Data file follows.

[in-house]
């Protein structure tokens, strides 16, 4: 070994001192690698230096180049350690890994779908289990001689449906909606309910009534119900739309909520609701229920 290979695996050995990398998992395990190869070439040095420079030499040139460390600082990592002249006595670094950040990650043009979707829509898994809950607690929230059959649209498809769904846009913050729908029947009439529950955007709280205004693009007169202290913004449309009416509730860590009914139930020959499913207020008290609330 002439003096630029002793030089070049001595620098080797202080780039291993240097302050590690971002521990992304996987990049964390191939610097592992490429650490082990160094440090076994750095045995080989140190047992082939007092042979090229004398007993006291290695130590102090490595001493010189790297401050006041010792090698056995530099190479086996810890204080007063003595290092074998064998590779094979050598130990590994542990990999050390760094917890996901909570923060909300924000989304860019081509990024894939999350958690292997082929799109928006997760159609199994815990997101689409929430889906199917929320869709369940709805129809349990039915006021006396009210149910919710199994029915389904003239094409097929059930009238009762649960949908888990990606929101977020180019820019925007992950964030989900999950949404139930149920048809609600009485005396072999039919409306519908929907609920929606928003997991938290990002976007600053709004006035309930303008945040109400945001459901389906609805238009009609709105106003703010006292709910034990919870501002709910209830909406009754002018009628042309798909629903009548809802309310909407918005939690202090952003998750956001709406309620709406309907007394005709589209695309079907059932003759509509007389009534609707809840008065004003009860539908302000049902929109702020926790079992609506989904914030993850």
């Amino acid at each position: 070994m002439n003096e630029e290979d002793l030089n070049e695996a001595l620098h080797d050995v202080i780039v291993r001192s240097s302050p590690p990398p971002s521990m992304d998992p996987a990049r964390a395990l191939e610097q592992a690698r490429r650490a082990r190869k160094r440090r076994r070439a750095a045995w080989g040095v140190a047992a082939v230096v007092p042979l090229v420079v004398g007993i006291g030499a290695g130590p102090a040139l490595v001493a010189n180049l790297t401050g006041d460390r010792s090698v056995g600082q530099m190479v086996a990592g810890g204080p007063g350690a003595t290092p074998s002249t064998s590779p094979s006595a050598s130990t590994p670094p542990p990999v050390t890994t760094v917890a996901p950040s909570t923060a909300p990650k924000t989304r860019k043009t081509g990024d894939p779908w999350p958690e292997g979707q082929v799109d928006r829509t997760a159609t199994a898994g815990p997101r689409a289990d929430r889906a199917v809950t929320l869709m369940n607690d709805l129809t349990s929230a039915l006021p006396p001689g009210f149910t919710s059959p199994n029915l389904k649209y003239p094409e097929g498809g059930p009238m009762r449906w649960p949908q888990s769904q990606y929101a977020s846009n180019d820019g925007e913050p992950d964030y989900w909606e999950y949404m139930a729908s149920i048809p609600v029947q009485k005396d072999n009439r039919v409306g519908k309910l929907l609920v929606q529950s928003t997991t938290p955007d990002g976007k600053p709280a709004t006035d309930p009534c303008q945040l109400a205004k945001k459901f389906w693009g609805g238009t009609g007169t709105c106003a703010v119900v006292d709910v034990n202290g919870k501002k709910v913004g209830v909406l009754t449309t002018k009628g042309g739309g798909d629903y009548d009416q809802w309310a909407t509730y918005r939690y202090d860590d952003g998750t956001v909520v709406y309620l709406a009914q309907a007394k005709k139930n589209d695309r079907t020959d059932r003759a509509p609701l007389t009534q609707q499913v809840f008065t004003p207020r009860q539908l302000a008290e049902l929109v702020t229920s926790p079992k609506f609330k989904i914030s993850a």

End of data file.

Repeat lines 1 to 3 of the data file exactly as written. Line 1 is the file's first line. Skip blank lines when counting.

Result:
[in-house]
């Protein structure tokens, strides 16, 4: 070994001192690698230096180049350690890994779908289990001689449906909606309910009534119900739309909520609701229920 290979695996050995990398998992395990190869070439040095420079030499040139460390600082990592002249006595670094950040990650043009979707829509898994809950607690929230059959649209498809769904846009913050729908029947009439529950955007709280205004693009007169202290913004449309009416509730860590009914139930020959499913207020008290609330 002439003096630029002793030089070049001595620098080797202080780039291993240097302050590690971002521990992304996987990049964390191939610097592992490429650490082990160094440090076994750095045995080989140190047992082939007092042979090229004398007993006291290695130590102090490595001493010189790297401050006041010792090698056995530099190479086996810890204080007063003595290092074998064998590779094979050598130990590994542990990999050390760094917890996901909570923060909300924000989304860019081509990024894939999350958690292997082929799109928006997760159609199994815990997101689409929430889906199917929320869709369940709805129809349990039915006021006396009210149910919710199994029915389904003239094409097929059930009238009762649960949908888990990606929101977020180019820019925007992950964030989900999950949404139930149920048809609600009485005396072999039919409306519908929907609920929606928003997991938290990002976007600053709004006035309930303008945040109400945001459901389906609805238009009609709105106003703010006292709910034990919870501002709910209830909406009754002018009628042309798909629903009548809802309310909407918005939690202090952003998750956001709406309620709406309907007394005709589209695309079907059932003759509509007389009534609707809840008065004003009860539908302000049902929109702020926790079992609506989904914030993850």
């Amino acid at each position: 070994m002439n003096e630029e290979d002793l030089n070049e695996a001595l620098h080797d050995v202080i780039v291993r001192s240097s302050p590690p990398p971002s521990m992304d998992p996987a990049r964390a395990l191939e610097q592992a690698r490429r650490a082990r190869k160094r440090r076994r070439a750095a045995w080989g040095v140190a047992a082939v230096v007092p042979l090229v420079v004398g007993i006291g030499a290695g130590p102090a040139l490595v001493a010189n180049l790297t401050g006041d460390r010792s090698v056995g600082q530099m190479v086996a990592g810890g204080p007063g350690a003595t290092p074998s002249t064998s590779p094979s006595a050598s130990t590994p670094p542990p990999v050390t890994t760094v917890a996901p950040s909570t923060a909300p990650k924000t989304r860019k043009t081509g990024d894939p779908w999350p958690e292997g979707q082929v799109d928006r829509t997760a159609t199994a898994g815990p997101r689409a289990d929430r889906a199917v809950t929320l869709m369940n607690d709805l129809t349990s929230a039915l006021p006396p001689g009210f149910t919710s059959p199994n029915l389904k649209y003239p094409e097929g498809g059930p009238m009762r449906w649960p949908q888990s769904q990606y929101a977020s846009n180019d820019g925007e913050p992950d964030y989900w909606e999950y949404m139930a729908s149920i048809p609600v029947q009485k005396d072999n009439r039919v409306g519908k309910l929907l609920v929606q529950s928003t997991t938290p955007d990002g976007k600053p709280a709004t006035d309930p009534c303008q945040l109400a205004k945001k459901f389906w693009g609805g238009t009609g007169t709105c106003a703010v119900v006292d709910v034990n202290g919870k501002k709910v913004g209830v909406l009754t449309t002018k009628g042309g739309g798909d629903y009548d009416q809802w309310a909407t509730y918005r939690y202090d860590d952003g998750t956001v909520v709406y309620l709406a009914q309907a007394k005709k139930n589209d695309r079907t020959d059932r003759a509509p609701l007389t009534q609707q499913v809840f008065t004003p207020r009860q539908l302000a008290e049902l929109v702020t229920s926790p079992k609506f609330k989904i914030s993850a």